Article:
Remote PHPUnit execution using Intellij or PHPStorm

Trying to get Intellij or PHPStorm setup to remotely run PHPUnit with Xdebug can be a bit of a beast. The tools used to run PHPUnit remotely seem to make the assumption that your web accessible directory is also where your tests and the rest of your code lives. This assumption is often false and leads to problems when mapping local paths to remote paths. Additionally, Intellij's configuration can be a bit daunting. All of my notes below came after much trial and error.

Prerequisites

  • Installed Intellij or PHPStorm
  • Installed PHP Remote Interpreter Intellij plugin (may not be required with PHPStorm?)
  • Remote host with web server with PHP and Xdebug support. Nginx with PHP-FPM are used in these examples, though the strategy should easily port to Apache with mod_php.
  • PHPUnit installed on the same remote host. PHPUnit can be installed globally or per-project using Composer. My examples take the later approach.
  • PHPUnit tests to run in your project

The following steps worked for me using Intellij IDEA 14.0.2. My project files are in a directory mounted by the remote host. Other means of deploying the files may be used but that may require you to vary from this setup. Though personally I am just using a manually setup virtual machine running in Virtualbox, this is still applicable if you manage you virtual machine using Vagrant other development environment manager.

Overview

Here is the basic flow of the remote execution of PHPUnit tests triggered by Intellij and subsequent debugging of that request:

  • User tells Intellij to listen for Xdebug connections
  • User triggers a unit test run from Intellij
  • Intellij deploys a file named _intellij_phpunit_launcher.php to the remote host at a path that is accessible via HTTP
  • Intellij requests _intellij_phpunit_launcher.php over HTTP, passing along configuration in the query string
  • _intellij_phpunit_launcher.php triggers your test code until a debugger breakpoint is hit (the first executed line of PHP may be the debugger breakpoint)
  • XDebug determines where the debugger client is using the $_SERVER['REMOTE_ADDR'] value from the web request and the configured xdebug.remote_port value (this is assuming you're using xdebug.remote_connect_back)
  • Intellij, which is still listening for connection, recieves a request from Xdebug to initiate a debugging session
  • As the user walks through code using the Intellij debugger client, Intellij sends commands to Xdebug using the DBGp protocol (details on the communication and the roles of Intellij and Xdebug can be seen here - Xdebug 2 Remote Debugging Communication Set-up)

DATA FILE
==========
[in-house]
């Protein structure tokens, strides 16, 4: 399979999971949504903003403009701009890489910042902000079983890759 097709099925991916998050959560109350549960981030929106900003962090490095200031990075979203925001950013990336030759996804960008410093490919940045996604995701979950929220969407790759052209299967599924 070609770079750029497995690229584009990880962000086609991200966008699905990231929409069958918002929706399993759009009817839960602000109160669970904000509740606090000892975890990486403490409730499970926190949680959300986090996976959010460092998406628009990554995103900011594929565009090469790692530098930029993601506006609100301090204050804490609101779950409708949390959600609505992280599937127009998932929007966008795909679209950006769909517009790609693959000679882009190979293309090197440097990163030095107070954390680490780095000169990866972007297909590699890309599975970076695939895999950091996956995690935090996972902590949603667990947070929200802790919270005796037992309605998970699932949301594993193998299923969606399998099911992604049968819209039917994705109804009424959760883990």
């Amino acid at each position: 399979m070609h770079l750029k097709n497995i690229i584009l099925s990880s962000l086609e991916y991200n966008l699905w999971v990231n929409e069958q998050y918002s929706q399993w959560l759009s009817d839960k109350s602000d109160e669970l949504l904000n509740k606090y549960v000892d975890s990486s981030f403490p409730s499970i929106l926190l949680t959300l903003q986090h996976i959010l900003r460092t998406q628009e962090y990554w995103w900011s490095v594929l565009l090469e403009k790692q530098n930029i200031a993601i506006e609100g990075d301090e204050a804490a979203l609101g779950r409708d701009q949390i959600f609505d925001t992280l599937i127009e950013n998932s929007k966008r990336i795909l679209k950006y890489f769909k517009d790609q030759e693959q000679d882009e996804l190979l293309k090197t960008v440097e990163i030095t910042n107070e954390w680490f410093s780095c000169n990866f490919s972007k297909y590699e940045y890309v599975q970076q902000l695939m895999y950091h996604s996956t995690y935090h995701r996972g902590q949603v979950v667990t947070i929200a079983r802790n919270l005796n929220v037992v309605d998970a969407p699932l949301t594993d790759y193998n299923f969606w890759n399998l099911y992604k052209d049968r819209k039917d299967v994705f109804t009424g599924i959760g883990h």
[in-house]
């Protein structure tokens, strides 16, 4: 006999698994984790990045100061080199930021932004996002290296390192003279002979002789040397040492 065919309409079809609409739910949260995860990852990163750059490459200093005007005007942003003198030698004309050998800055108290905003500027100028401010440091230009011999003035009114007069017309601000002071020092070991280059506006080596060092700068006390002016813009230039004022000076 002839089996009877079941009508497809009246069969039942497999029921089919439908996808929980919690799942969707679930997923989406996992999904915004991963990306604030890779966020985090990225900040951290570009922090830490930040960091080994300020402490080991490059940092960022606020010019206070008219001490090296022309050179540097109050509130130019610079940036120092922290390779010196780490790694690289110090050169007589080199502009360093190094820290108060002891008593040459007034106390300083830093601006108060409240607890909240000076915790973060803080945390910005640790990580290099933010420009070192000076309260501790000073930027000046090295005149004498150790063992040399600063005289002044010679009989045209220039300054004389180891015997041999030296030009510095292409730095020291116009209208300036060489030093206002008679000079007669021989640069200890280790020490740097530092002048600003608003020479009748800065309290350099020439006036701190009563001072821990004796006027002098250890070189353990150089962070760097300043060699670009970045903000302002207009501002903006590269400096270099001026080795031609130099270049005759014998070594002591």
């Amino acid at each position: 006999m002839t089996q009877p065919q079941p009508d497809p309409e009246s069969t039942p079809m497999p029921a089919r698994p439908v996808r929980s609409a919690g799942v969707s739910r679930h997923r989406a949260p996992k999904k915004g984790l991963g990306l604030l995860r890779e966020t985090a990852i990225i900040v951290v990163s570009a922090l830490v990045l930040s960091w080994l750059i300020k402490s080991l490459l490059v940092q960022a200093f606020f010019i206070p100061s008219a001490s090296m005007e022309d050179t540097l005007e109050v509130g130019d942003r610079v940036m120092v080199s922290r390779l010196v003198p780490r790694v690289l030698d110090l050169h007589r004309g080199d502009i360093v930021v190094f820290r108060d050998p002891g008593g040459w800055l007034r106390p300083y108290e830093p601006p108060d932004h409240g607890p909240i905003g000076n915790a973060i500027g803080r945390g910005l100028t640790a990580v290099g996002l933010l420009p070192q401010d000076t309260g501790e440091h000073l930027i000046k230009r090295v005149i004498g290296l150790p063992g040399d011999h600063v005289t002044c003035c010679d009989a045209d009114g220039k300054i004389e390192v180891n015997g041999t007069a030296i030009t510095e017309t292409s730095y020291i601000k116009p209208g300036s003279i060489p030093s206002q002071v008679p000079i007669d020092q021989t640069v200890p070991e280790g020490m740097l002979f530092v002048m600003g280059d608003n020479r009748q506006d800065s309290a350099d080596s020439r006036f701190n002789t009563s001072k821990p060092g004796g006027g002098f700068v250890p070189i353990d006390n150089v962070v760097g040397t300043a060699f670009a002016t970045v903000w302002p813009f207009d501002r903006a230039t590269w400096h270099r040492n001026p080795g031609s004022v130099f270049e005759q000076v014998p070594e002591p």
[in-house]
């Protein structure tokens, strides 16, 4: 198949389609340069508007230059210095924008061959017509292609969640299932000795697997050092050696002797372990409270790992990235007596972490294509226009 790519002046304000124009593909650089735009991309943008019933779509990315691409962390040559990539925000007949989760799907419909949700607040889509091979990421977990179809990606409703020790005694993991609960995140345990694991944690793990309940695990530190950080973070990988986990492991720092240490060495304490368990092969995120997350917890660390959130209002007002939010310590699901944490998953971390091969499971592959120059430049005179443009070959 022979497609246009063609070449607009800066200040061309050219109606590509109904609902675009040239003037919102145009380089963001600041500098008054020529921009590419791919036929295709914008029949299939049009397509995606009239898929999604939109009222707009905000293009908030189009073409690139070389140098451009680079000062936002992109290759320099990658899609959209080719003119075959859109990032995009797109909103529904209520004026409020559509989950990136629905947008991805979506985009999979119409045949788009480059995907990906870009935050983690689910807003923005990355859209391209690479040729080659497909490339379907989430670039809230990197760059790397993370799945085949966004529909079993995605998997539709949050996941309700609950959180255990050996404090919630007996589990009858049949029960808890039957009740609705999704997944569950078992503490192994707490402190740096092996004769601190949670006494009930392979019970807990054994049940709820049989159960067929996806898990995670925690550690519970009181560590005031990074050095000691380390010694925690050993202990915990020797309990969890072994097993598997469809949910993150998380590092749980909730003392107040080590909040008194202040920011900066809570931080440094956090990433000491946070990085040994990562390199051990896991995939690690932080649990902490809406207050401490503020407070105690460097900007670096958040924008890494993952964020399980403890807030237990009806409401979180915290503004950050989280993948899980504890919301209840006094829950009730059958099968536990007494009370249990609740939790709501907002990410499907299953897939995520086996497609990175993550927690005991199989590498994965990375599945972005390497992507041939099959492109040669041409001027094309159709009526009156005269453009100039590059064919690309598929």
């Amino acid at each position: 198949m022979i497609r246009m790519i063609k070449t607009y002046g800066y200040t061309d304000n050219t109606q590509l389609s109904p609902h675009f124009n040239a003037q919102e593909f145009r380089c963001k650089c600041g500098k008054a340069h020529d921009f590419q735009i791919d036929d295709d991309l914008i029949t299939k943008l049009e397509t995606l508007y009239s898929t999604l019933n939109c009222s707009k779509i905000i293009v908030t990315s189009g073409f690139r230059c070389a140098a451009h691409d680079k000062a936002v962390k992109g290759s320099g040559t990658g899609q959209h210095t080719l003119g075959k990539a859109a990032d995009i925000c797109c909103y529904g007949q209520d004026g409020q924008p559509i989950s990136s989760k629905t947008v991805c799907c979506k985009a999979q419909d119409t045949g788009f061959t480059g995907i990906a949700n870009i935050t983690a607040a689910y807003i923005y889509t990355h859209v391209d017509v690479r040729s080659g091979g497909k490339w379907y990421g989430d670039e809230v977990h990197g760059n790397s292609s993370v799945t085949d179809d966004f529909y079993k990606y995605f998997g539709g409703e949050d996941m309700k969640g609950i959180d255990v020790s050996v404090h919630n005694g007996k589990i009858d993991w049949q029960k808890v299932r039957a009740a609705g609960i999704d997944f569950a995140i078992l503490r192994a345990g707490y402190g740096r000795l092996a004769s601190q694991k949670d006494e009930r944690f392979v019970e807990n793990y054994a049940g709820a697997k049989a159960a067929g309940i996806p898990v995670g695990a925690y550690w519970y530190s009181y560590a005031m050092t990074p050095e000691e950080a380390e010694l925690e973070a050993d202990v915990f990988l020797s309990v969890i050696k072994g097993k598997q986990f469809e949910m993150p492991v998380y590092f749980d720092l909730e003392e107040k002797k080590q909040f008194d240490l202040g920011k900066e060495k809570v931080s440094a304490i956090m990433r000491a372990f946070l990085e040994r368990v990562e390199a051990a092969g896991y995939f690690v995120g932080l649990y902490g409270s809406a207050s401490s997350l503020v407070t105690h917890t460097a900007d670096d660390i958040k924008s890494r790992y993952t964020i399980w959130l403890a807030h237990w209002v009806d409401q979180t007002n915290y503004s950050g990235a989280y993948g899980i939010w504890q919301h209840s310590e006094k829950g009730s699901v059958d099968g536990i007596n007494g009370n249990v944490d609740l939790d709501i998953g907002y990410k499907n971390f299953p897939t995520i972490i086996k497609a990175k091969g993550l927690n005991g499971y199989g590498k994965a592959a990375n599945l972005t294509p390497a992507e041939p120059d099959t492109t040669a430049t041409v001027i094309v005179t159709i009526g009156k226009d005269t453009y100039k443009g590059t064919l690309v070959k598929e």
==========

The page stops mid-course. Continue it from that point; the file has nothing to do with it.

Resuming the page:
• The user completes their debugging session
  • Unit test results are returned as the body of the original HTTP request

Xdebug

First, the easiest part - configuring Xdebug. Remember, this is set on your remote host, not locally. Setting up PHPUnit with Xdebug locally is possible, but done differently, and I won't be covering it here.

zend_extension=xdebug.so
xdebug.remote_enable=1
xdebug.remote_connect_back=1
xdebug.remote_port=9000
xdebug.remote_handler="dbgp"
xdebug.remote_autostart=1
xdebug.idekey="PHPSTORM"

The interesting options here are...

  • xdebug.remote_connect_back - This tells Xdebug to connect to the host that initiated the HTTP request which triggered Xdebug
  • xdebug.remote_port - This is the port at which your IDE will listen for Xdebug to initiate a session
  • xdebug.idekey - Needs to match the key set in your IDE

More on Xdebug settings can be found here.

Nginx

The Nginx configuration isn't bad either, but requires some explanation. Add this code as an Nginx site (Usually in the sites-enabled directory that the main nginx.conf file includes). Remember this configuration is for access to your project for testing only. You likely only want to use this configuration in your development environment and not in your production environment.

server {
    listen 81;
    server_name foo;
    root /foo;        

    location = /_intellij_phpdebug_validator.php {
        fastcgi_pass unix:/var/run/php5-fpm.sock;
        fastcgi_param SCRIPT_FILENAME $document_root$fastcgi_script_name;
        include fastcgi_params;
    }

    location = /_intellij_phpunit_launcher.php {
        set $args $args&load_mode=l&load_path=$document_root/vendor/autoload.php;
        fastcgi_pass unix:/var/run/php5-fpm.sock;
        fastcgi_param SCRIPT_FILENAME $document_root$fastcgi_script_name;